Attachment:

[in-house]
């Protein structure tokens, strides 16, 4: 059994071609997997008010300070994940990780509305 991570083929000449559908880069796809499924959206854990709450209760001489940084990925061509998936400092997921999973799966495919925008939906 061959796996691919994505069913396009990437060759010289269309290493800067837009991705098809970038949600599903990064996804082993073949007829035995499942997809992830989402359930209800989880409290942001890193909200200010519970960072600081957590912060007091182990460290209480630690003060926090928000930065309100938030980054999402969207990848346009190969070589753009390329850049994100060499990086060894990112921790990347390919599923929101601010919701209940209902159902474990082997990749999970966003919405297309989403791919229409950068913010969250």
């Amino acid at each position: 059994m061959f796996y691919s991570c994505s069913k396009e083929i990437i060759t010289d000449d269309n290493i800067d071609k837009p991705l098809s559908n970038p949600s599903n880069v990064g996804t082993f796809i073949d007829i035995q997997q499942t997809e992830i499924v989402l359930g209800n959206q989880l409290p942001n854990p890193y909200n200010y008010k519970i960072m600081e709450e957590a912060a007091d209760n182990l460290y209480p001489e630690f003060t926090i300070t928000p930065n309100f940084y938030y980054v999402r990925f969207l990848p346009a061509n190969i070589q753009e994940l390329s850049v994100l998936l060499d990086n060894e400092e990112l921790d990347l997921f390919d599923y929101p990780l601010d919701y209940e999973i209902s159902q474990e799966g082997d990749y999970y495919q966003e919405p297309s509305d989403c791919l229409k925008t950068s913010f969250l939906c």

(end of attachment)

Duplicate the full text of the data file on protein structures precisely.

[in-house]
């Protein structure tokens, strides 16, 4: 059994071609997997008010300070994940990780509305 991570083929000449559908880069796809499924959206854990709450209760001489940084990925061509998936400092997921999973799966495919925008939906 061959796996691919994505069913396009990437060759010289269309290493800067837009991705098809970038949600599903990064996804082993073949007829035995499942997809992830989402359930209800989880409290942001890193909200200010519970960072600081957590912060007091182990460290209480630690003060926090928000930065309100938030980054999402969207990848346009190969070589753009390329850049994100060499990086060894990112921790990347390919599923929101601010919701209940209902159902474990082997990749999970966003919405297309989403791919229409950068913010969250």
């Amino acid at each position: 059994m061959f796996y691919s991570c994505s069913k396009e083929i990437i060759t010289d000449d269309n290493i800067d071609k837009p991705l098809s559908n970038p949600s599903n880069v990064g996804t082993f796809i073949d007829i035995q997997q499942t997809e992830i499924v989402l359930g209800n959206q989880l409290p942001n854990p890193y909200n200010y008010k519970i960072m600081e709450e957590a912060a007091d209760n182990l460290y209480p001489e630690f003060t926090i300070t928000p930065n309100f940084y938030y980054v999402r990925f969207l990848p346009a061509n190969i070589q753009e994940l390329s850049v994100l998936l060499d990086n060894e400092e990112l921790d990347l997921f390919d599923y929101p990780l601010d919701y209940e999973i209902s159902q474990e799966g082997d990749y999970y495919q966003e919405p297309s509305d989403c791919l229409k925008t950068s913010f969250l939906c």